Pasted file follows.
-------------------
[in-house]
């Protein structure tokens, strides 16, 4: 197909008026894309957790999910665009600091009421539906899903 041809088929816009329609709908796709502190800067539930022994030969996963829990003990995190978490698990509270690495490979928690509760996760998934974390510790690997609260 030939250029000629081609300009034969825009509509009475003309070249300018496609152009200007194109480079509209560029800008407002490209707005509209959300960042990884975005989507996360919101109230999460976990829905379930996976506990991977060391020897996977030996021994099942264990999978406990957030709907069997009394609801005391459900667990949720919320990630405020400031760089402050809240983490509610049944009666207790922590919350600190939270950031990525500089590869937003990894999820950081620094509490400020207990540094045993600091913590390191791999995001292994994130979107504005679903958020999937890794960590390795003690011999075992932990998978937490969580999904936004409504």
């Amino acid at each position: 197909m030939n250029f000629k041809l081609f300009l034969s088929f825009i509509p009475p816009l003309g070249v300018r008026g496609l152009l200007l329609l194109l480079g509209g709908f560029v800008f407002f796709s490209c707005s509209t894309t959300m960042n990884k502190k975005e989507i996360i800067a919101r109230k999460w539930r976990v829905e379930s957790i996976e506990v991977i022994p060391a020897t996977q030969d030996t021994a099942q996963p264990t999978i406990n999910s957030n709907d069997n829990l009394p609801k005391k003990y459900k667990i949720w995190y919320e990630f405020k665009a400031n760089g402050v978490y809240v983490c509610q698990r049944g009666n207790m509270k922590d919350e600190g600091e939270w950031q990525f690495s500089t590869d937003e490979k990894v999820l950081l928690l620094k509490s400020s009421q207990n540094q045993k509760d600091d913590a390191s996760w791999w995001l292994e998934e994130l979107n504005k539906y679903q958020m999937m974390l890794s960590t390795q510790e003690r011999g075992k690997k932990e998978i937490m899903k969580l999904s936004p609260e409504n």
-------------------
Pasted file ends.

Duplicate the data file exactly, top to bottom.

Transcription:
[in-house]
């Protein structure tokens, strides 16, 4: 197909008026894309957790999910665009600091009421539906899903 041809088929816009329609709908796709502190800067539930022994030969996963829990003990995190978490698990509270690495490979928690509760996760998934974390510790690997609260 030939250029000629081609300009034969825009509509009475003309070249300018496609152009200007194109480079509209560029800008407002490209707005509209959300960042990884975005989507996360919101109230999460976990829905379930996976506990991977060391020897996977030996021994099942264990999978406990957030709907069997009394609801005391459900667990949720919320990630405020400031760089402050809240983490509610049944009666207790922590919350600190939270950031990525500089590869937003990894999820950081620094509490400020207990540094045993600091913590390191791999995001292994994130979107504005679903958020999937890794960590390795003690011999075992932990998978937490969580999904936004409504």
């Amino acid at each position: 197909m030939n250029f000629k041809l081609f300009l034969s088929f825009i509509p009475p816009l003309g070249v300018r008026g496609l152009l200007l329609l194109l480079g509209g709908f560029v800008f407002f796709s490209c707005s509209t894309t959300m960042n990884k502190k975005e989507i996360i800067a919101r109230k999460w539930r976990v829905e379930s957790i996976e506990v991977i022994p060391a020897t996977q030969d030996t021994a099942q996963p264990t999978i406990n999910s957030n709907d069997n829990l009394p609801k005391k003990y459900k667990i949720w995190y919320e990630f405020k665009a400031n760089g402050v978490y809240v983490c509610q698990r049944g009666n207790m509270k922590d919350e600190g600091e939270w950031q990525f690495s500089t590869d937003e490979k990894v999820l950081l928690l620094k509490s400020s009421q207990n540094q045993k509760d600091d913590a390191s996760w791999w995001l292994e998934e994130l979107n504005k539906y679903q958020m999937m974390l890794s960590t390795q510790e003690r011999g075992k690997k932990e998978i937490m899903k969580l999904s936004p609260e409504n």